• The SystematizingBa”: a virtual space, where information technology facilitates the recombination of existing explicit knowledge to form new explicit knowledge and;
  • The ExercisingBa”: a space where explicit knowledge is converted into tacit knowledge.

          “Ba” calls attention to the fact that knowledge is context-dependent: it cannot be separated from its "place" in any meaningful way. Each knowledge-creating process therefore requires a “Ba”, a phenomenal space whose importance should be recognized by the organization. The organization, in fact, should focus significant attention on the development of its “Bas” since more is to be gained by developing the environment around knowledge processes than efforts directed at the processes themselves.

          In this model, knowledge is continuously converted and created as users practice and learn. The process should be seen as a continuous, dynamic, swirl of knowledge. Effective KM must therefore take into account the different methods described above, so as to adopt the right strategy in the support of the creation and transfer of knowledge. In a subsequent section we will expand the SECI model to include embedded knowledge.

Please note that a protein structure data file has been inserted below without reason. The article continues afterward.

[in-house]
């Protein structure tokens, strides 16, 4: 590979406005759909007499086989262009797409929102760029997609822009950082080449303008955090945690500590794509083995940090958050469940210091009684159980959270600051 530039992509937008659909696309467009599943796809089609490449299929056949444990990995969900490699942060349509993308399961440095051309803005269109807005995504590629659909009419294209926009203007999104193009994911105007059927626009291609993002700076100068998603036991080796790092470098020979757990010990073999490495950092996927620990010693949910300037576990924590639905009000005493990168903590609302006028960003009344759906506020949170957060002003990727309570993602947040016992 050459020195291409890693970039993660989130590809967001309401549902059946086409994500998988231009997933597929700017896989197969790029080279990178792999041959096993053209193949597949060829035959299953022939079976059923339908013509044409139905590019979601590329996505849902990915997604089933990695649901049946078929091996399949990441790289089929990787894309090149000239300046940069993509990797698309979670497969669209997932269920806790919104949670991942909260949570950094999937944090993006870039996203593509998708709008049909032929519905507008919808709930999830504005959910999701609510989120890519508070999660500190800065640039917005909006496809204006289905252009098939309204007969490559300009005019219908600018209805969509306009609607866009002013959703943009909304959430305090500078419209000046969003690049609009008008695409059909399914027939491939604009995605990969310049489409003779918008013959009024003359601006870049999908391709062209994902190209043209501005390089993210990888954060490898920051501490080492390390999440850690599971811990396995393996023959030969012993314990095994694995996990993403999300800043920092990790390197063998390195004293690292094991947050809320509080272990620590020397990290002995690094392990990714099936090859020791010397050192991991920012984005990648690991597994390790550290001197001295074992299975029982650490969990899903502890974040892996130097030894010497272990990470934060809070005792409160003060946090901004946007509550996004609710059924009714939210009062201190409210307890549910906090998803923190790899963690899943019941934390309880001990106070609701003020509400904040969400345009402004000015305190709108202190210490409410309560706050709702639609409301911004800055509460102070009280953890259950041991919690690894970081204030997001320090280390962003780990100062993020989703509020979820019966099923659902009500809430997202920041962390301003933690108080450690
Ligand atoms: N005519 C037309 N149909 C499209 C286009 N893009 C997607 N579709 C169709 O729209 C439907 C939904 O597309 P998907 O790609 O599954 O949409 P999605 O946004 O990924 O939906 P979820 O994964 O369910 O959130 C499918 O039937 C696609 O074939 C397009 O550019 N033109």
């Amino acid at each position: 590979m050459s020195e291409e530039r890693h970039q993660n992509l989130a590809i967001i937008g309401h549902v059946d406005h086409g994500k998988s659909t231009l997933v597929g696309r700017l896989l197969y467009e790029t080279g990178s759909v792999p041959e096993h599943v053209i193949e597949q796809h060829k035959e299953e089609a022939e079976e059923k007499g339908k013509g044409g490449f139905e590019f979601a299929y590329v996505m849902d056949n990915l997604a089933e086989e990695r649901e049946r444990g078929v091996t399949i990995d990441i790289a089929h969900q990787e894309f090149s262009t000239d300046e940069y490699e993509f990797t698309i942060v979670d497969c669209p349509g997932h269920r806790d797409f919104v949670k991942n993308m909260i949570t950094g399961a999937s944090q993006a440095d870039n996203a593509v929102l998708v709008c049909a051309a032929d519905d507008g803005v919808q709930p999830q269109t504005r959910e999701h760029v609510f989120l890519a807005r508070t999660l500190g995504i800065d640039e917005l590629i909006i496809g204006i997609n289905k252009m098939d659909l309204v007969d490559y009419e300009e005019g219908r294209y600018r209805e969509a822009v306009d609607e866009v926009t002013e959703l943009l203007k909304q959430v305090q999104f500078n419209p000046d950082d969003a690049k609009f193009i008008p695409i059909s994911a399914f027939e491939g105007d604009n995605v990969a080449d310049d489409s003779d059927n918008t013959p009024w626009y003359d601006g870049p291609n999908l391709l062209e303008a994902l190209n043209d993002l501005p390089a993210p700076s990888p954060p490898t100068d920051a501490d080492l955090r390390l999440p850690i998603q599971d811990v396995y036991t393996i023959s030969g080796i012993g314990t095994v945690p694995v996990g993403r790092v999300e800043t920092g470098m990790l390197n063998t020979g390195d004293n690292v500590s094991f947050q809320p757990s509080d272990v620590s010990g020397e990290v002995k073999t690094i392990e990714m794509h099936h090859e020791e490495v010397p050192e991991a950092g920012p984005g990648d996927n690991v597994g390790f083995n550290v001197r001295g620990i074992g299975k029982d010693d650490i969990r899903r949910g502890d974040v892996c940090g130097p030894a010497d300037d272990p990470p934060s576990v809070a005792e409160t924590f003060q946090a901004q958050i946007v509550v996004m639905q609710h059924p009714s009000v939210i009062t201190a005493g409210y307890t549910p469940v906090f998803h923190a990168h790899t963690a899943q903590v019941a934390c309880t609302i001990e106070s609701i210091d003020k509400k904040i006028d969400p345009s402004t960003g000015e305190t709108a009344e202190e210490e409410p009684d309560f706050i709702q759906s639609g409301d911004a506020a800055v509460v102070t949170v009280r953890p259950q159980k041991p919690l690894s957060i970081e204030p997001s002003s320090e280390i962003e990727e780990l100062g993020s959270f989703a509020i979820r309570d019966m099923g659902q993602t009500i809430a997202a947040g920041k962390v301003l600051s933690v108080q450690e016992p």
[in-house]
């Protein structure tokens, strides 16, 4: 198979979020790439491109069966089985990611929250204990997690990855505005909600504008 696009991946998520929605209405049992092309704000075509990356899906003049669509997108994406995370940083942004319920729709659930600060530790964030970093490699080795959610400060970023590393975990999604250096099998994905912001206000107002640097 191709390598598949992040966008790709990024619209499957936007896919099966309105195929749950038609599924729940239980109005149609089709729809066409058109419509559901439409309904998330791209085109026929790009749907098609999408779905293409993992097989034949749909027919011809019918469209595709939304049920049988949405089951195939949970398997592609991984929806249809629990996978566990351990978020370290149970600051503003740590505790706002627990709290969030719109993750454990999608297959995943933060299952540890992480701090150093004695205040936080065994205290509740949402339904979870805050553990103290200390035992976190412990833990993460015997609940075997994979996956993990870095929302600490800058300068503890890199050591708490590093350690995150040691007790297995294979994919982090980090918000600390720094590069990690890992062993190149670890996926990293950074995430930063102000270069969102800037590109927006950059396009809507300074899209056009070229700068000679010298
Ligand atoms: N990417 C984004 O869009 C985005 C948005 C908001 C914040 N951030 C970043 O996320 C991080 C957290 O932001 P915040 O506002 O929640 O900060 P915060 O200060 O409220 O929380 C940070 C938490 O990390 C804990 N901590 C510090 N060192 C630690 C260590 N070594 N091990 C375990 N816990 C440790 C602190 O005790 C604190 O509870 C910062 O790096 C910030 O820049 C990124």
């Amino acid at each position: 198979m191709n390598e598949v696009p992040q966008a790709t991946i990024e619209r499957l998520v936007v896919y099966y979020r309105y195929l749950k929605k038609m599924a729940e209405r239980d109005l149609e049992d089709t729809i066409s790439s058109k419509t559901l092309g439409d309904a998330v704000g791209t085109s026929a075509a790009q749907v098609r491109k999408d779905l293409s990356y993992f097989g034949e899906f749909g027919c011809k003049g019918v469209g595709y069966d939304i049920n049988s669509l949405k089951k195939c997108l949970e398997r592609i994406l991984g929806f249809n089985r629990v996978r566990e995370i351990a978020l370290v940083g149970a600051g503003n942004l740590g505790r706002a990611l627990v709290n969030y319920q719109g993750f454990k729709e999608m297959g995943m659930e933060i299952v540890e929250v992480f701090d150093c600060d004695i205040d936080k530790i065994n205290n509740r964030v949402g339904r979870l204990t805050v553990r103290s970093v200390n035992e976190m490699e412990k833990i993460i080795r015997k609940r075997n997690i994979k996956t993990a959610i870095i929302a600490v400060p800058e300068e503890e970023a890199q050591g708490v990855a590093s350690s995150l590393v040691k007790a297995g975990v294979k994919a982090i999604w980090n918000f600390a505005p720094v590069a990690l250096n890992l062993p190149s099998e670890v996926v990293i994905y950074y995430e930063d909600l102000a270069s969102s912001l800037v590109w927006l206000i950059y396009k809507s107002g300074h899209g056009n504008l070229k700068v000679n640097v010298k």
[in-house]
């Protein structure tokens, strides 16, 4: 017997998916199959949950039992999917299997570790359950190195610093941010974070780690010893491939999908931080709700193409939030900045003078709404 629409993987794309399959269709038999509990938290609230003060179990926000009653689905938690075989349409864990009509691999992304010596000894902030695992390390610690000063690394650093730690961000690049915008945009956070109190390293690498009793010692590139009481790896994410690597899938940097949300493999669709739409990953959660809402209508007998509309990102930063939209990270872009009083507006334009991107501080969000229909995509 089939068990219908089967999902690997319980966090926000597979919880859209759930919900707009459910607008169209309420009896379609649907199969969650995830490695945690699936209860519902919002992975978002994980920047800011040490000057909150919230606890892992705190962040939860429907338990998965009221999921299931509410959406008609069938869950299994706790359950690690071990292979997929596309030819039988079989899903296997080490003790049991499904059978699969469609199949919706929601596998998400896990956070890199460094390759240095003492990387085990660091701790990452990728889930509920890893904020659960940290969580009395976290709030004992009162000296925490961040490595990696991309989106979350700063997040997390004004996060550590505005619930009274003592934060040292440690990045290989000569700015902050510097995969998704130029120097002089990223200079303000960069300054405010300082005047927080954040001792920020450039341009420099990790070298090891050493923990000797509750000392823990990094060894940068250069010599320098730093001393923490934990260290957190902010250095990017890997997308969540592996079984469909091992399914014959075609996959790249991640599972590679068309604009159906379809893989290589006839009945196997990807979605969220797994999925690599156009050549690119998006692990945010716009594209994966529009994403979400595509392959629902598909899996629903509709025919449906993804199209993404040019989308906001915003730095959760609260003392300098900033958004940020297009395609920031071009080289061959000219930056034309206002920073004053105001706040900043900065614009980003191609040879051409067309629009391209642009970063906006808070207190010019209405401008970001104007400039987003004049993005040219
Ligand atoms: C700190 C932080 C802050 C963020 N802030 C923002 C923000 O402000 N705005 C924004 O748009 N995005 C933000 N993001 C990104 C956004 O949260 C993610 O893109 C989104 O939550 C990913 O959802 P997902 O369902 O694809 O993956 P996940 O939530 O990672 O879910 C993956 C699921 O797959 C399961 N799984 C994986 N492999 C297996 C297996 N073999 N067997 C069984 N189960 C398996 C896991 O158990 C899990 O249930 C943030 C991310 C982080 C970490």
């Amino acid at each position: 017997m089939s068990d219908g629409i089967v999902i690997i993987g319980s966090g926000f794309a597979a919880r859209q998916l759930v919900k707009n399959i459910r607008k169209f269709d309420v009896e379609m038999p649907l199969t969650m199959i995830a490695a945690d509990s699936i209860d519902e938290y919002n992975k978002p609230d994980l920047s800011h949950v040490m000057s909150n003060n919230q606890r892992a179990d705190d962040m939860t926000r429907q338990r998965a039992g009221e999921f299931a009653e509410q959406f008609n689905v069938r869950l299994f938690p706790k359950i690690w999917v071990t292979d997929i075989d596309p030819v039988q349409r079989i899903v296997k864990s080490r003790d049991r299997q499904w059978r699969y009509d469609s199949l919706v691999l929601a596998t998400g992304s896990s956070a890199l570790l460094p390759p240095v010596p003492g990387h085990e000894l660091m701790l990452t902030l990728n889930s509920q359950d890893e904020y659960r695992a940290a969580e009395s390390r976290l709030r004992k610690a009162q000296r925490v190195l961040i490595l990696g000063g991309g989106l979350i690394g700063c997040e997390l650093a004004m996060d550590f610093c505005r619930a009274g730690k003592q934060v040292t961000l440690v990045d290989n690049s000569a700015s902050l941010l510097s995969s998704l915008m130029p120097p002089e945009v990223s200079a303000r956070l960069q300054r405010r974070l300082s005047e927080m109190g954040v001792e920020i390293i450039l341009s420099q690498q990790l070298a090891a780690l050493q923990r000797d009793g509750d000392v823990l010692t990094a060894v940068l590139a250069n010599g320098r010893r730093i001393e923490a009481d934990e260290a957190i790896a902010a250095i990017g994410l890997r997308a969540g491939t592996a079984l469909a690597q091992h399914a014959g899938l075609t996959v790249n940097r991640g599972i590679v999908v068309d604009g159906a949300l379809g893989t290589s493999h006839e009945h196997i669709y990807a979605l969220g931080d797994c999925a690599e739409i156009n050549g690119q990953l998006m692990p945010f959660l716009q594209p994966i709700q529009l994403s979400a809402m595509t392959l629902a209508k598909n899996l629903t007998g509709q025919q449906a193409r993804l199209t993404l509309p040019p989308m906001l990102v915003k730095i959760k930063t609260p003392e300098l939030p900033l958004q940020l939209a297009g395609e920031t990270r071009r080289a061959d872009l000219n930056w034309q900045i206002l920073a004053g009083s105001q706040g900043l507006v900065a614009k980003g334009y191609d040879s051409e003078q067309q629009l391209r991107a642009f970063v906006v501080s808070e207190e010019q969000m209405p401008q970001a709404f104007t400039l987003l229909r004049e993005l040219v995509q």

However, Hedlund and Nonaka (1993) argue that knowledge management characteristics can have serious implications for the various types of activities such as innovation and strategies and this can affect organizations’ success or failures. Hence, they suggest that the essence of organizations’ survival and success can depend on how they create, transfer and exploit their knowledge resources. For this purpose they have proposed the following model:

  Individual Group Organization Inter-organizational
Articulated knowledge Knowing calculus Quality Circle’s documented analysis of its performance Organization chart Supplier’s patents and documented practices
Tacit knowledge Cross-cultural Negotiation Skills Team coordination in complex work Corporate Culture Customer’s attitudes to products and expectations